Anytime I am away from home I make sure I eat yogurt or take some form of pro-biotics, that said, Mexico has the best yogurt, even the same common brands we get up here taste way better down there.

 

Here is a very good link (that helped me alot when I first ventured into eating at PV Taco Stands), actually this whole website is wonderful filled with alot of information about Puerto Vallarta.

 

http://www.vallarta-info.com/streetfood.html

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We went to Las Gatas beach in Zihuatenjo. There are about a dozen bar/restaraunts on the beach. Is it safe?

Well, they have all outdoor kitcheans with dubious sanitation. My wife used a nearby bathroom, there was toilet paper on the wet floor, but no soap. Now, what this means is that if the cook need to take a dump, he will go in that bathroom and emerge without washing his hands, to touch and handle your food!

If you are ok with that and think that being on vacation gives you an immunity to getting a disease, then you should feel ok eating there.

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We went to Las Gatas beach in Zihuatenjo. There are about a dozen bar/restaraunts on the beach. Is it safe?

Well, they have all outdoor kitcheans with dubious sanitation. My wife used a nearby bathroom, there was toilet paper on the wet floor, but no soap. Now, what this means is that if the cook need to take a dump, he will go in that bathroom and emerge without washing his hands, to touch and handle your food!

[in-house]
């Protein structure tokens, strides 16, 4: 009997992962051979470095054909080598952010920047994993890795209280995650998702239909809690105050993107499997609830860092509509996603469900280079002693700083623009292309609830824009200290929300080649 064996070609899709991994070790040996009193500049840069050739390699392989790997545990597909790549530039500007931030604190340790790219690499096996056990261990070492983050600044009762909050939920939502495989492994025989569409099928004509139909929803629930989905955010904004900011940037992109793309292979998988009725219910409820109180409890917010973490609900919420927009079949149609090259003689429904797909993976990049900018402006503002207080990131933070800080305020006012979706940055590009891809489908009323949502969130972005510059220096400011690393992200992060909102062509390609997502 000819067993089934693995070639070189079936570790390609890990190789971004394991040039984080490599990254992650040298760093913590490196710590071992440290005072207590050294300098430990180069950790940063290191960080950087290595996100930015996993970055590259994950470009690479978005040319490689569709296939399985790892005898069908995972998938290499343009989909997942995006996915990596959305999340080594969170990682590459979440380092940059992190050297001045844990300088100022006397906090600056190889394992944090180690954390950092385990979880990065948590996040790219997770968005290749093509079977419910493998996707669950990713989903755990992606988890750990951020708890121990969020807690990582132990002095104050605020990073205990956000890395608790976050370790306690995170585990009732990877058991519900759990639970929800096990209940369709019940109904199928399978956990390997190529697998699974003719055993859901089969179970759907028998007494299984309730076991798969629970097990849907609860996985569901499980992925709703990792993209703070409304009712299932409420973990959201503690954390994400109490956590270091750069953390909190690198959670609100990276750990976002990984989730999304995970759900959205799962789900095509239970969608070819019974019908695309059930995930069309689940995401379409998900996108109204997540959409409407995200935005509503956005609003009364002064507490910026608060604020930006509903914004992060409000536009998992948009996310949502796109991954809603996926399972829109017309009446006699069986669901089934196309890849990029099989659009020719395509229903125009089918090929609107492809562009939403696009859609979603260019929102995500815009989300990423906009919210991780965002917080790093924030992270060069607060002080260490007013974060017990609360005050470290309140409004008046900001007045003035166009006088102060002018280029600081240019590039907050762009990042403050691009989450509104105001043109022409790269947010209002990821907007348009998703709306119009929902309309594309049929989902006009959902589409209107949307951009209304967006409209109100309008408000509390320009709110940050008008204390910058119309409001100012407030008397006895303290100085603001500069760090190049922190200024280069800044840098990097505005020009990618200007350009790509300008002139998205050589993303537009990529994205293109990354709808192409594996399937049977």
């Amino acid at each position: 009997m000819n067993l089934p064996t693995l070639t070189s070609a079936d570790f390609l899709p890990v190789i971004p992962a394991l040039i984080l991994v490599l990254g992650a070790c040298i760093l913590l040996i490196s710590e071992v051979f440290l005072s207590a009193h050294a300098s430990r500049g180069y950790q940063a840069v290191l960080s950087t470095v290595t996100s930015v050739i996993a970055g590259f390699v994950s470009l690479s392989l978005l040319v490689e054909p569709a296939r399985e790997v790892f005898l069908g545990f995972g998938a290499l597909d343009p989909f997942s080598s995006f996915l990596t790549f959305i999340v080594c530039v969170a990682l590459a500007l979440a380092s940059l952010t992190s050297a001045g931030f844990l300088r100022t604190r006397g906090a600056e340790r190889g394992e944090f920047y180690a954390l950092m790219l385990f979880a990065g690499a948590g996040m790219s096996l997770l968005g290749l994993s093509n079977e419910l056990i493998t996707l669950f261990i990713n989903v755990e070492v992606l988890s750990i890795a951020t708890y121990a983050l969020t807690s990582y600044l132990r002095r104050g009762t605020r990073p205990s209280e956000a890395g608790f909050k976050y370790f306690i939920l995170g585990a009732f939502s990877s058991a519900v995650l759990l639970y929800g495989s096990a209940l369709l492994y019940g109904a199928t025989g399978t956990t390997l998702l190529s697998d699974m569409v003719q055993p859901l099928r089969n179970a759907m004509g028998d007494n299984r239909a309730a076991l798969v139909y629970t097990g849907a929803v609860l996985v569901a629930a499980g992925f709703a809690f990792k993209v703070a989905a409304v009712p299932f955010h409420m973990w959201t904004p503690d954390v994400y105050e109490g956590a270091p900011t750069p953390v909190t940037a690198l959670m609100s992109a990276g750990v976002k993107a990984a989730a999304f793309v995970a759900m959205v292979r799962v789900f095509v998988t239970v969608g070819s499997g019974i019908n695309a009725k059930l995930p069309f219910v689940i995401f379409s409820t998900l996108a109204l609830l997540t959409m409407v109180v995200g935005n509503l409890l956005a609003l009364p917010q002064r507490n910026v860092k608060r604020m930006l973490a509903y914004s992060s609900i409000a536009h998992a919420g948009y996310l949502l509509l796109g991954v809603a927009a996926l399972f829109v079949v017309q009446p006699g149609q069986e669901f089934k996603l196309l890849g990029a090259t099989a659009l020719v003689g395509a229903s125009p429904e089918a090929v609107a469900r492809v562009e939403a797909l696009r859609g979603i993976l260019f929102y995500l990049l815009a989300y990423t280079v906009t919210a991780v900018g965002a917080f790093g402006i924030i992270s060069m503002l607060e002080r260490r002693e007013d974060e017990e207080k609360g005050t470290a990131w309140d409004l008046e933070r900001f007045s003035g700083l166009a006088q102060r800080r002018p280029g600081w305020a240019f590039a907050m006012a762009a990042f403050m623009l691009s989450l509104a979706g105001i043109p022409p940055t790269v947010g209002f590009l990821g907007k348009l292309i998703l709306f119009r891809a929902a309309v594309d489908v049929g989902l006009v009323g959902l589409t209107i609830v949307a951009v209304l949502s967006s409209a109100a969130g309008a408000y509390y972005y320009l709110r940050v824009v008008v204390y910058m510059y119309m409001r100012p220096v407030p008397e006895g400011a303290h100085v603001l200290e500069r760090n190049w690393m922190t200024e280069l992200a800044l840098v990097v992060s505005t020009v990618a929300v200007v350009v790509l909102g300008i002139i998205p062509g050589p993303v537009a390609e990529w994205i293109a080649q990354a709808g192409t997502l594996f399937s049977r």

If you are ok with that and think that being on vacation gives you an immunity to getting a disease, then you should feel ok eating there.

 

And how is your story unique to Mexico. You will find this exact same lack of sanitary conditions everywhere you go across the globe.

 

Many people use the condition of an establishment's bathroom as an indicator of what to expect in the kitchen, here in the US and wherever they travel.

 

Was the bathroom used by your wife a public facility or was it in one of the bar/restaurants? Do you know if the bar/restaurants had a sink with soap `n water in them?

 

Your story is painted with a broad brush. You imply that all of those establishments are the breeding ground for the next pandemic just because one restroom on a stretch of beach didn't have a bar of soap in it? Get a grip!